The Chakras and Kundalini by Harish Johari
The chakras are most simply defined as psychic centers of transformation that enable one to move toward an enlightened state of being. Although the roots of the knowledge about chakras are of ancient origin, this knowledge is still functionally practical today. Chakra is a Sanskrit work that means “a wheel, a disc, or any arrangement in circular form or organization.” The word chakra also indicates movement. Chakras introduce movement because they transform psychophysical energy into spiritual energy.
Psychophysical energy is electrochemical in nature and it works with the help of prana. Prana is the energy that creates life, matter, and the mind. The word prana means “vital life force.” Although our organism draws prana in through our nostrils as we breathe, dynamic prana energy is not based on the physiochemical system of the body; it operates super-physically through a “wireless” system rather than through the nervous system.
Our body exists at two levels. The gross material level is composed of the seven dhatus --- flesh, bone, clay, blood, fat, marrow, fluids --- and the five elements --- earth, water, fire, air and akasha (the void or space). The subtle level is composed of the vital life force (prana), mind (manas), intellect (buddhi), ego (ahamkara), and the feeling self (chitta). Prana is the means by which the subtle and the gross in the human organism are connected. It activates all of the systems in the body, including the nervous system, and helps them work together as they should.
Prana is distributed throughout the body by Nadis, channels of energy. The Nadi transport system belongs to the subtle body and the chakras are connected to the main Nadi of this system, the Shushumna, which operates within the vertebral (spinal) column. Chakras thus do not belong to the material body and cannot be described fully from a materialistic standpoint. Just as a painting cannot be described merely from the standpoint of its lines, curves, or varying shades of color, even though these can be said to form its basic structure, chakras cannot be defined physiologically, or through any physical science such as neurochemistry. However, chakras are not imaginary centers; they are subtle centers that can be activated by the techniques described in this book.
Chakras are active at all times, whether we are conscious of them or not. Energy influenced by the elements -- water,earth, fire, air, and akasha -- moves through the chakras, producing different psychic states. These elements (tattvas) are constantly moving with the breath inside the body and influencing one’s temperament. (These changes are understood by neurobiologists as chemical changes produced by the endocrine glands, ductless glands whose secretions mix into the body’s blood stream directly and instantaneously.) With training, it is possible to observe oneself and see energy moving through these various psychic centers.
There are seven major chakras, associated with areas of the body and elements as shown:
Muladhara Chakra: the base of the spine and the element earth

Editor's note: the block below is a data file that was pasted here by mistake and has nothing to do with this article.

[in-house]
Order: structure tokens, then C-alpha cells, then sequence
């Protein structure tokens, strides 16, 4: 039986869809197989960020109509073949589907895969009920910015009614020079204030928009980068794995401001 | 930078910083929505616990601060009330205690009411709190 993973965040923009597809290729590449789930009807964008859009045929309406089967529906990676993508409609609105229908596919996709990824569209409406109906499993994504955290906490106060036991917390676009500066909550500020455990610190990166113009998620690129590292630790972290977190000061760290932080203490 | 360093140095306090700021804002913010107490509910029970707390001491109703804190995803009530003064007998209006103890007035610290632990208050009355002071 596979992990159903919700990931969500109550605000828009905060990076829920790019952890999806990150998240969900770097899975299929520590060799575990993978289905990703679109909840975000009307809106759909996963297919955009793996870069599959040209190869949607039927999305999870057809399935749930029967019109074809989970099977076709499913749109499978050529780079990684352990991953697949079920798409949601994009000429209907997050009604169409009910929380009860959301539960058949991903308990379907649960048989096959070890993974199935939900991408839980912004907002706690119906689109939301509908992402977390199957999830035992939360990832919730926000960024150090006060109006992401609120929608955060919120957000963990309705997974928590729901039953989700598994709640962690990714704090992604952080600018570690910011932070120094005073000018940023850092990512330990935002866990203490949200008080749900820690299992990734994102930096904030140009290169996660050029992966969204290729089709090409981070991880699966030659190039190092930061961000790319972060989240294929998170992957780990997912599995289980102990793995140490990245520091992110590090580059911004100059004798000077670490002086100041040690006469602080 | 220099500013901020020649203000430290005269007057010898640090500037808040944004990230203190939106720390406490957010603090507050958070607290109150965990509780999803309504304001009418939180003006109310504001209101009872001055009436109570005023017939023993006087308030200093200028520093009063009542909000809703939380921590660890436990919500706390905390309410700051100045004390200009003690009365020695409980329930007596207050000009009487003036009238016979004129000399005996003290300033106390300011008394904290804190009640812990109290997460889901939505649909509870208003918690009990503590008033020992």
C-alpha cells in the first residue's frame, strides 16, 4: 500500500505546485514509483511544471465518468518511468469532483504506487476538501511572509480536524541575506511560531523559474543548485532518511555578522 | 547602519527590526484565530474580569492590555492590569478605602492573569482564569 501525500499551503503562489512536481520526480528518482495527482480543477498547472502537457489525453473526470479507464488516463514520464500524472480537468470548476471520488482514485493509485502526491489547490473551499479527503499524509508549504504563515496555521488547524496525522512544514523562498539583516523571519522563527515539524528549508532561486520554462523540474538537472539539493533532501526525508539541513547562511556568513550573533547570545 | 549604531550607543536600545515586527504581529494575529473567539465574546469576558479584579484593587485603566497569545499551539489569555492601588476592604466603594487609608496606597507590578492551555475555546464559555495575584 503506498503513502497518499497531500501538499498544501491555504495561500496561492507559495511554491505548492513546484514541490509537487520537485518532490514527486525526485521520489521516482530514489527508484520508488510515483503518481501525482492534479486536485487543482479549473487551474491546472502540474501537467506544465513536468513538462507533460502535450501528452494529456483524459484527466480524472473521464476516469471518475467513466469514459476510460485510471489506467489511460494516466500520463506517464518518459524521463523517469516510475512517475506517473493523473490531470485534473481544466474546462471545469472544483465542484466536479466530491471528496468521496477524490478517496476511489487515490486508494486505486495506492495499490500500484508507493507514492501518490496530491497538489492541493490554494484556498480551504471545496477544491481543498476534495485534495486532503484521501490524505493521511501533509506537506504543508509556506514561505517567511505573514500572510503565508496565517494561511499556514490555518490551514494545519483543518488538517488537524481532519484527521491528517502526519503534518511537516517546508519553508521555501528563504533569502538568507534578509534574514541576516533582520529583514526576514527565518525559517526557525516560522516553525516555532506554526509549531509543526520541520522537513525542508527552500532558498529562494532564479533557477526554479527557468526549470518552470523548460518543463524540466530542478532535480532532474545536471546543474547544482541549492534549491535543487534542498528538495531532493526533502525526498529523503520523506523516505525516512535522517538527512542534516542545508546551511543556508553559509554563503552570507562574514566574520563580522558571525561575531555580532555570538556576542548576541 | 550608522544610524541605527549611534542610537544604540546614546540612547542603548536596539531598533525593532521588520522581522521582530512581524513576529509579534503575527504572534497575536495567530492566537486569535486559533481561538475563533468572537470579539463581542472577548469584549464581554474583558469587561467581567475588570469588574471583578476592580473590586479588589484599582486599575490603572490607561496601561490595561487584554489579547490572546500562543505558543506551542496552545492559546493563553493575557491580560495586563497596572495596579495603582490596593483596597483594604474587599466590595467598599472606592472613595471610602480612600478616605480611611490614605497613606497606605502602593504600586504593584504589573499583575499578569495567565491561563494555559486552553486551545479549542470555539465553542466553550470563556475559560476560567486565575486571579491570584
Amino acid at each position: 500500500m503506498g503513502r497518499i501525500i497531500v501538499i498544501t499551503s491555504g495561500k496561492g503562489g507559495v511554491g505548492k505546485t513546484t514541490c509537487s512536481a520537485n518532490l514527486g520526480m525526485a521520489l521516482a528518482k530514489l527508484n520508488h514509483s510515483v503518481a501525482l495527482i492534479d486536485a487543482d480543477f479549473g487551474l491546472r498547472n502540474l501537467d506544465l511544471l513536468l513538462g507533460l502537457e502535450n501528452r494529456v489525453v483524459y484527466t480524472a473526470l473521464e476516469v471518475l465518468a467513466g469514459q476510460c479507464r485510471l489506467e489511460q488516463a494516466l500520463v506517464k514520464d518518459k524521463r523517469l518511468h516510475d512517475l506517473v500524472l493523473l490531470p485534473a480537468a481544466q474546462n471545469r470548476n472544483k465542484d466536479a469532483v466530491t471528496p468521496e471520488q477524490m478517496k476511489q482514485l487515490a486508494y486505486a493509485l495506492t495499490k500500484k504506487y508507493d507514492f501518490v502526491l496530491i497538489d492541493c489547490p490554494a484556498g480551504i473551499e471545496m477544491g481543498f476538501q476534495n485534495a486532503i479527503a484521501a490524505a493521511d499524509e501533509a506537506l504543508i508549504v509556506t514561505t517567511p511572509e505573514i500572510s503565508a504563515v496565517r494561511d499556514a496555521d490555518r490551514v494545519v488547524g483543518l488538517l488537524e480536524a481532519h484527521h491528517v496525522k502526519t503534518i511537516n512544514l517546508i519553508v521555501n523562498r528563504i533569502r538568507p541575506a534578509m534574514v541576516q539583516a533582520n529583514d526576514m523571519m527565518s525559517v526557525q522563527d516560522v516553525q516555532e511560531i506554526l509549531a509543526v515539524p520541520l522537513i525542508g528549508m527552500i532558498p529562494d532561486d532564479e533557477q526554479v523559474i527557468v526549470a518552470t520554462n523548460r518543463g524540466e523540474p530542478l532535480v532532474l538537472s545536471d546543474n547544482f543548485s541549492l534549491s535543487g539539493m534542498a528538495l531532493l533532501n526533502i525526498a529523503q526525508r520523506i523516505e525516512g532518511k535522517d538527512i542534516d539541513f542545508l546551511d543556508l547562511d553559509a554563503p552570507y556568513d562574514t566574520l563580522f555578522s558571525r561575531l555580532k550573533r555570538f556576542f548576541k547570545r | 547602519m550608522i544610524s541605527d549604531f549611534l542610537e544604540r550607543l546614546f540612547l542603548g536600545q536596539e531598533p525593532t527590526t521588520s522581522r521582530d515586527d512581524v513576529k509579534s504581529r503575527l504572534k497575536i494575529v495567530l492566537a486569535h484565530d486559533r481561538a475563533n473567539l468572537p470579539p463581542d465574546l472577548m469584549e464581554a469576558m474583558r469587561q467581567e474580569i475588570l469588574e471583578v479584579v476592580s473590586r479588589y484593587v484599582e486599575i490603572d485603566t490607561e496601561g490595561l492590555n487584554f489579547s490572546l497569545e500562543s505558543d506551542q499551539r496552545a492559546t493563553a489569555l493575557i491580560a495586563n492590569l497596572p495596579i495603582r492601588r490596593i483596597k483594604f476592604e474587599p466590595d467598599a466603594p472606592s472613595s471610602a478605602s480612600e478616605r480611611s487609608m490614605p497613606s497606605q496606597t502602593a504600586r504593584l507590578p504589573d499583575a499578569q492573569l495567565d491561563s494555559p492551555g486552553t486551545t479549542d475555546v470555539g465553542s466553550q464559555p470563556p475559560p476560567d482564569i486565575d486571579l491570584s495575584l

Svadhishthana Chakra: the genitals and the element water
Manipura Chakra: the navel and the element fire
Anahata Chakra: the heart and the element air
Vishuddha Chakra: the throat and the element akasha (void or space)
Ajna Chakra: the point between the eyebrows and mahatattva, the combination of the essence of all elements in their purest form
Sahasrara Chakra: the crown of the head, transcending all elemental influence; includes the Soma Chakra, associated with the area above the “third eye” or point between the eyebrows.
Knowledge about the psychic centers can be a valuable key to introspection. One can see oneself going through mental fluctuations that arise from a constant interaction between the mind, intellect, ego, and the world outside. In the very beginning of his Yoga Sutra, Patanjali states: “To control these mental fluctuations is Yoga.” Control of these mental modifications is only possible by controlling prana. Therefore, the control of prana, called pranayama, is the primary step in the spiritual path of Yoga. Yoga offers instruction in spiritual practices (sadhana) which make an aspirant the best friend of his or her own body.
Through yogic practice, one gains the ability to expend the least possible physiochemical energy for mentation and to maintain the body’s vitality. That enables one to divert pranic (of prana) energy to activate one’s dormant spiritual energy, called Kundalini. This energy in its dormant state is visualized as a snake coiled up in the first chakra at the base of the spine, the Muladhara Chakra.
When an aspirant (sadhaka) of Yoga starts activating the Kundalini energy through various kinds of pranayamas, the Nadi system is vitalized. The roused energy moves upward in the central Nadi, the Sushumna, passing through each of the six lower chakras to reach the seventh, the Sahasrara Chakra. This progress is know as kshata chakra bhedana (piercing of the six chakras). The release and ascent of the dormant spiritual energy enables the aspirant to transcend the effects of the elements and achieve the nondual consciousness that brings liberation from the ever-changing world of illusion (maya).